Improvised Showboat is a curatorial venture from Lauren Britton + Zachary Keeting. We organize one-night studio exhibitions in New Haven + New York. Our shows are improvised in their nature: we ask the exhibiting artists to bring a work of their choosing, rather than curating specific works. We find this allows for surprises in the process: for the artist, the viewer and for us as curators. We hope that this series of shows allows for a space to see unexpected works, and to have unexpected conversations.
Our fourth exhibition is co-curated with Sangram Majumdar and will take place at his studio in Industry City / Sunset Park.
220 36th Street
Brooklyn, NY 11232
Saturday November 22nd / 7-9PM
Karen A Davie
VCS alumna Caryn Moriah is at the end of her residency at Casita Maria Center for Arts & Education, and this Friday evening she will present her final performance from 7 to 8:30 pm. Here’s Casita Maria’s announcement:
Come to Casita Maria for CARYN MORIAH as SEEMORIAH. This Friday, November 21 at 7 PM. Join the Papaya Power Revolution!
Residency: November 3 – 21, 2014
Performance: Friday, November 21, 2014 from 7 – 8:30 PM
Through dance, participatory performance and video, Seemoriah addresses the “Latina,” stereotype within Western culture. Paying homage to Josephine Baker’s infamous Danse Sauvage and her relatively lesser known commitment to Civil Rights, Moriah’s persona/superhero Seemoriah creates a contemporary interpretation of Baker’s performance, incorporating plátanos and her Papaya Power Revolution as symbols of empowerment for Puerto Rican women.
CARYN MORIAH is a Bronx-born, Puerto Rican visual and performance artist. A Silas H. Rhodes Scholar, she has a BFA from the School of Visual Arts in Visual and Critical Studies. Moriah is the Founder of the Latina Feminist movement, Papaya Power Revolution. Her work was most recently exhibited in “The Last Brucennial,” an exhibition of women artists at the NY Armory Show. seemoriah.com
ALL PROGRAMS ARE FREE AND OPEN TO EVERYONE
CASITA MARIA CENTER FOR ARTS & EDUCATION
928 SIMPSON ST. BRONX, NY 10459
6 train to Hunts Point Ave. or 2 / 5 train to Simpson St.
For more information visit: www.casitamaria.org
VCS alumna Lucia Hinojosa has been really over the last few weeks. A few days ago, she e-mailed me with information about a review she’s written of the recent Pierre Huyghe exhibition at The Artist’s Institute in New York City. The piece has just been published in the online art magazine Gnome; here’s a link. (For an earlier piece of criticism she wrote for The Brooklyn Rail, check out this post from September.)
In addition, Lucia mentioned the release of the third issue of diSONARE, the Mexico-City-based literary and arts magazine that she helped co-found earlier this year. The new issue of diSONARE includes contributions by SVA faculty member Carla Stellweg and our own VCS Chair Assistant Bret Schneider.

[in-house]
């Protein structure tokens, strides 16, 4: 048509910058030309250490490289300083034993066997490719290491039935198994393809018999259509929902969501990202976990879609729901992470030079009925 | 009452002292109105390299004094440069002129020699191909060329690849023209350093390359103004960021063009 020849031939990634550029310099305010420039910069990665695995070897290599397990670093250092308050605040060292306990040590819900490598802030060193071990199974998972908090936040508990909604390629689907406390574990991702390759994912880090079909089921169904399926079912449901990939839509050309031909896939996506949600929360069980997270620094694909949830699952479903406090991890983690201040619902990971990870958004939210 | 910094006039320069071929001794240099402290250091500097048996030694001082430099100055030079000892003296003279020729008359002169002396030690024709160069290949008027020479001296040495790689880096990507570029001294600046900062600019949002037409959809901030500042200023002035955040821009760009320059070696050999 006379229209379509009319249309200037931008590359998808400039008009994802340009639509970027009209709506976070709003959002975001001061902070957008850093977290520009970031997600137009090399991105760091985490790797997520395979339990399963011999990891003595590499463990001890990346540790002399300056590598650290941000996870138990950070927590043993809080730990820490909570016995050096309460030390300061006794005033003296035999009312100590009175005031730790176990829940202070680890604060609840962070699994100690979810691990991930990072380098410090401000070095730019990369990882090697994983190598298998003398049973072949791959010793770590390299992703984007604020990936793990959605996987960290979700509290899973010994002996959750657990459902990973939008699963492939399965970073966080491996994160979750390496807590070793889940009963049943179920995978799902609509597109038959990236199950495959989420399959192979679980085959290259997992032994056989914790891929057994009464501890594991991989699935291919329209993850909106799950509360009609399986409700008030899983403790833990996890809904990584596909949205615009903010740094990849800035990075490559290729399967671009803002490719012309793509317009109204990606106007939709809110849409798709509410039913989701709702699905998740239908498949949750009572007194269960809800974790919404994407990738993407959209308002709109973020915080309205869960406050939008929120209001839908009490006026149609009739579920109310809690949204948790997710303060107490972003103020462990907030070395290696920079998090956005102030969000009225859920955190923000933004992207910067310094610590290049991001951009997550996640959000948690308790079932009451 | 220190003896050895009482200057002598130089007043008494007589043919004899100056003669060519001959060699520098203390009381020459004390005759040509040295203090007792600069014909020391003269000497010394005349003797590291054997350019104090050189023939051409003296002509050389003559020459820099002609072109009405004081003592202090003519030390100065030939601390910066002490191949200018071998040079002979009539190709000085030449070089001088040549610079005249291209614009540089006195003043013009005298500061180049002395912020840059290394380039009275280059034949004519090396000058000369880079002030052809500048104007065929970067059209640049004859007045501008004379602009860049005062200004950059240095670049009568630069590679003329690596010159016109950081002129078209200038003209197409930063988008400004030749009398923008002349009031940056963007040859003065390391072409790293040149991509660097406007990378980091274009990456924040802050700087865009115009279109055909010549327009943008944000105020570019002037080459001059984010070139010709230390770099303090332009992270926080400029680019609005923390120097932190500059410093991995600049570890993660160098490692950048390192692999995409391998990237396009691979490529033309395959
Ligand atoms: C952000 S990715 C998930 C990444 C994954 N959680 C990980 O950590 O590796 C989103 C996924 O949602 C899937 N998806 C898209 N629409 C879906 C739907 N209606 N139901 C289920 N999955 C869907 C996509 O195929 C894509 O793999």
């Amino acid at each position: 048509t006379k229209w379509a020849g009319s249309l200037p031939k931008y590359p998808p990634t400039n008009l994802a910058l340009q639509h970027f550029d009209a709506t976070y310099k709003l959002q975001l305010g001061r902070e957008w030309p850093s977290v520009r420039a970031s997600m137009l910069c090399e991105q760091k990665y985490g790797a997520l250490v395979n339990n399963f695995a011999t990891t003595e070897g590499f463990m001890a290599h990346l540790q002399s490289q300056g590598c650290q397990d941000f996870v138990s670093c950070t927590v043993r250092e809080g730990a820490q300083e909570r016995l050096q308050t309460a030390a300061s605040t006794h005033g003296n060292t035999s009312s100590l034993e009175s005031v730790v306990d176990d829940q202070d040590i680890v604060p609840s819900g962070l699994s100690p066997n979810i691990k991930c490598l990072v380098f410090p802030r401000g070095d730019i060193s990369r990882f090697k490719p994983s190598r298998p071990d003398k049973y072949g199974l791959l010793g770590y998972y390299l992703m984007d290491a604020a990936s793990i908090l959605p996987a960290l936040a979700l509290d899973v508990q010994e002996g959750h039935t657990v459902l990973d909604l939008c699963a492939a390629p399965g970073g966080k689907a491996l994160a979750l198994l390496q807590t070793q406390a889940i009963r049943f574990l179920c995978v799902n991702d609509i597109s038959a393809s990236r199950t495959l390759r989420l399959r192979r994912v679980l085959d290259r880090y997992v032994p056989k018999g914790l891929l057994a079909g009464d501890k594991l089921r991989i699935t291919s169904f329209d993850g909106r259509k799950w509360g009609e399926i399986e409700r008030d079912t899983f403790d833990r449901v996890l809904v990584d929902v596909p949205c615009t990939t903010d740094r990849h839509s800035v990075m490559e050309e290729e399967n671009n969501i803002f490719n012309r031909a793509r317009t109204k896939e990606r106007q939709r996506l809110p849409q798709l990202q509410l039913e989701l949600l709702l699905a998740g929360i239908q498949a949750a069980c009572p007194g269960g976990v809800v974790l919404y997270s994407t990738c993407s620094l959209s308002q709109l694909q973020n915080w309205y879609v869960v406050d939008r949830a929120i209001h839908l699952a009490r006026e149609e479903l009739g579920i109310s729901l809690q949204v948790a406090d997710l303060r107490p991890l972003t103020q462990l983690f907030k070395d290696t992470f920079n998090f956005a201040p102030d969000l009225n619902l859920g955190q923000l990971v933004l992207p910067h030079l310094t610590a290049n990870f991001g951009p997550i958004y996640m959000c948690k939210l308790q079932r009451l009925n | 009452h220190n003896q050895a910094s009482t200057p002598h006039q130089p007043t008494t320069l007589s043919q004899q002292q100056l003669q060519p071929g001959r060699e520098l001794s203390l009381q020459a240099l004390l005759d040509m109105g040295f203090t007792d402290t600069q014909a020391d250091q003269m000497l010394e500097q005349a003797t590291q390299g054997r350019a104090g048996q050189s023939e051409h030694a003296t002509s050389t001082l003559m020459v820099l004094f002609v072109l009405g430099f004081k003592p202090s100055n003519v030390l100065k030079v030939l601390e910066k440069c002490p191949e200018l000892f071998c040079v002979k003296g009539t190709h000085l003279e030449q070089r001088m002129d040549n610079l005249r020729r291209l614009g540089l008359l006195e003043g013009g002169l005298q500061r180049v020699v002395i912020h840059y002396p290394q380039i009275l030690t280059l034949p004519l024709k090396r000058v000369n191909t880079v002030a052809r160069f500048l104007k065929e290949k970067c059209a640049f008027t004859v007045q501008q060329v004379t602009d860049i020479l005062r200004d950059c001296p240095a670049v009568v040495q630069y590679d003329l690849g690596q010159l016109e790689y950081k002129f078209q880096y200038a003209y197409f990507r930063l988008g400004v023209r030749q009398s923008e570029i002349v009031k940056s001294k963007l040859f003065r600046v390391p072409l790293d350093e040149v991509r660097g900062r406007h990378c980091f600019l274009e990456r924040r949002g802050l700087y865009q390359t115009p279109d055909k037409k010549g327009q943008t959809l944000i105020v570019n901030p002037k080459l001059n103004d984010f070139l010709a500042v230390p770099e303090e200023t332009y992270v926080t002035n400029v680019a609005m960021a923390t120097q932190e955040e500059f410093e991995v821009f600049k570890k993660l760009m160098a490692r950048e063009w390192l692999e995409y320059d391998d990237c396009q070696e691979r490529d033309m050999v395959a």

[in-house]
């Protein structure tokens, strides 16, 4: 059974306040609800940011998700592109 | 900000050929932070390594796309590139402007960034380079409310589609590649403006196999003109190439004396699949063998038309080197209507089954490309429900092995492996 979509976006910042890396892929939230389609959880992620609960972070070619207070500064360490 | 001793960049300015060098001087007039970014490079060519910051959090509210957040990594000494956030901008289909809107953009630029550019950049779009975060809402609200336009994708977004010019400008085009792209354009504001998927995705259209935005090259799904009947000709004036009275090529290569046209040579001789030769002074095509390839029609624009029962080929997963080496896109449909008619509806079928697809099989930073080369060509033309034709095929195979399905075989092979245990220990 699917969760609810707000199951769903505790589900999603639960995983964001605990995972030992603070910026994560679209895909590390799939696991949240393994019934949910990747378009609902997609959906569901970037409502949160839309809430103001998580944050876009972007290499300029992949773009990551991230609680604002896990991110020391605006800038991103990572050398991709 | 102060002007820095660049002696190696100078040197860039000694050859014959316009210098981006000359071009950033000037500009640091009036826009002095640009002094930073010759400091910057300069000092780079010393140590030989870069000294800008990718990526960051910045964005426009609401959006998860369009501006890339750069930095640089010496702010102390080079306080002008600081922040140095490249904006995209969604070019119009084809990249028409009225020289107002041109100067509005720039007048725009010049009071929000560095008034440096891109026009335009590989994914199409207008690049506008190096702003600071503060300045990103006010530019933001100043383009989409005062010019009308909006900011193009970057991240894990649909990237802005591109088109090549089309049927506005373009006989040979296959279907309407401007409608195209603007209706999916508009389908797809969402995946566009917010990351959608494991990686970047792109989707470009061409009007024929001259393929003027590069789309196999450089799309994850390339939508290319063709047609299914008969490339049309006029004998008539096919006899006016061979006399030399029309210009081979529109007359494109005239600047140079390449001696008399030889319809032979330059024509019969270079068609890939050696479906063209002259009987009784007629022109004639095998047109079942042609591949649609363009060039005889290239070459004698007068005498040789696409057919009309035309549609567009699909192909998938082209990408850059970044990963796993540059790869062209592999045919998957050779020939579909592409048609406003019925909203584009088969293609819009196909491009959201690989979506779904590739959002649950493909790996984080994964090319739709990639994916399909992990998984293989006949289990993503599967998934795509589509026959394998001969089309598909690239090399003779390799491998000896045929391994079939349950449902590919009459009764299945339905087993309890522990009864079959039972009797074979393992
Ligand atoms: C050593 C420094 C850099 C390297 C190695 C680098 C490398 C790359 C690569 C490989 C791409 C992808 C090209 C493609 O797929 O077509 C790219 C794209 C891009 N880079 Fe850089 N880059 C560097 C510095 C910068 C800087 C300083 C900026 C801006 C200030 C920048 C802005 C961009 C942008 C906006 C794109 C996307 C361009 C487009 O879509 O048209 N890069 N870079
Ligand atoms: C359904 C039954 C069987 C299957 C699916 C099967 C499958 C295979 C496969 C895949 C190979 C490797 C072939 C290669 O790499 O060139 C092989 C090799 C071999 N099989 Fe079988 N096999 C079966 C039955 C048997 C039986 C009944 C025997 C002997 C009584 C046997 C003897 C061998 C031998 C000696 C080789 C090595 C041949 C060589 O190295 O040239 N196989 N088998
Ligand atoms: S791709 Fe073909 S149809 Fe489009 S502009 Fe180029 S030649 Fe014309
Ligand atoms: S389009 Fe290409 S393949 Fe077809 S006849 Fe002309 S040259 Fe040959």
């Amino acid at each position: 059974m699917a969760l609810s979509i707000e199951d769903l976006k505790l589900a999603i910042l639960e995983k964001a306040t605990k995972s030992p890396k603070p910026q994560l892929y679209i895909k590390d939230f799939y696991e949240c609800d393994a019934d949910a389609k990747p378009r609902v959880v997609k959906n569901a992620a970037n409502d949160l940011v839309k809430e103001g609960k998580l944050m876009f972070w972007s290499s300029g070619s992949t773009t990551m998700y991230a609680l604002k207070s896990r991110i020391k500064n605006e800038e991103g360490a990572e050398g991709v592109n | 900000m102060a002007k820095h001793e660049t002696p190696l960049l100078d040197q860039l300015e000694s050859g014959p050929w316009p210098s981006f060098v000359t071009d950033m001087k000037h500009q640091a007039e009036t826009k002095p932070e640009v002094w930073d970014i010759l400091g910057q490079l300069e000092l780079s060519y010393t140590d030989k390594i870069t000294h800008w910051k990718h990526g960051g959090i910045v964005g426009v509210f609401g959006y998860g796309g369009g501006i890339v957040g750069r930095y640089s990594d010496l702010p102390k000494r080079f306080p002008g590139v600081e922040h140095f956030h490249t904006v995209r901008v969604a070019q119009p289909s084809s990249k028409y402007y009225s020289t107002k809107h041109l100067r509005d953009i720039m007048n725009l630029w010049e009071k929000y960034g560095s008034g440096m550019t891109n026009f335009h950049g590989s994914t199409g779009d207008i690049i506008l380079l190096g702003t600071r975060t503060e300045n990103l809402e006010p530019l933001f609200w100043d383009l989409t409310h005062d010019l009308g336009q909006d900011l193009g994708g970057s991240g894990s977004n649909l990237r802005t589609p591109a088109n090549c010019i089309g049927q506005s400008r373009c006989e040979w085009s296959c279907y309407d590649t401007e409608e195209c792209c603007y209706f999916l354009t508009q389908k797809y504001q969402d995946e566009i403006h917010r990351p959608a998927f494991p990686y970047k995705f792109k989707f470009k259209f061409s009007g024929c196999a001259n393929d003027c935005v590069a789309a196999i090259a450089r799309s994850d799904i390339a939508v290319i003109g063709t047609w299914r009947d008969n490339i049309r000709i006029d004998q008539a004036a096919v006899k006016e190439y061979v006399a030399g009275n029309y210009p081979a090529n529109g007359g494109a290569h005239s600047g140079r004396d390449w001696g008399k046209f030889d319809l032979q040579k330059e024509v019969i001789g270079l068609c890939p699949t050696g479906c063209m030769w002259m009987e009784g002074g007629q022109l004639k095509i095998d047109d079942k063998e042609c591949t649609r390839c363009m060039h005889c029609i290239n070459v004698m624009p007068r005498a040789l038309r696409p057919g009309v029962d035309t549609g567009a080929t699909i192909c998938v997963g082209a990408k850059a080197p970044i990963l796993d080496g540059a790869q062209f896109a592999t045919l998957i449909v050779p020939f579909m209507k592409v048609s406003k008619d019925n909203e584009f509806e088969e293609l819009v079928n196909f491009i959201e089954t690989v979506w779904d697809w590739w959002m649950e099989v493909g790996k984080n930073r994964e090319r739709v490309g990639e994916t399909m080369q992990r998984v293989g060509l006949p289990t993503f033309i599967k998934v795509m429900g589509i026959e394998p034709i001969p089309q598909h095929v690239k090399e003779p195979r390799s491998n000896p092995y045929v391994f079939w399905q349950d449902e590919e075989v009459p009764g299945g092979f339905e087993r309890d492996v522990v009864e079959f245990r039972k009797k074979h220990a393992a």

Here is a link to more information about diSONARE 03, including instructions on how to purchase it:
You can also read more about the first two issues in the following posts here on the VCS blog.
This Monday evening (November 17th) at 6:30 pm, the Visual & Critical Studies Department will present the panel discussion No Fixed Address: Art as an Advocacy Tool for the Homeless in Room 101C at 141 West 21st Street. This is the third VCS-sponsored event in SVA’s Art in the First Person lecture series for the Fall 2014 semester.
Here’s a description of No Fixed Address from SVA’s event announcement:
A panel discussion moderated by William McAllister, senior research fellow and director of the Mellon Interdisciplinary Fellows Program/INCITE, Columbia University, focusing on how art can be used as a transformative tool for the homeless. This event includes a screening of a short film about Residents of New York, a public work by Andres Serrano developed as a case study for using art to raise awareness about homelessness. Panelists include Susan Craine, director of community and corporate programs, New York Cares; John Leo, actor, Theatre of the Oppressed; Maaji Newbold, actor, Theatre of the Oppressed; and Heidi Schmidt, public affairs manager, office of external affairs, New York City Department of Homeless Services. Presented by BFA Visual & Critical Studies in partnership with More Art.
You can find more information about the panel discussion and short bios of the participants at the More Art website.
No Fixed Address: Art as an Advocacy Tool for the Homeless is free and open to the public.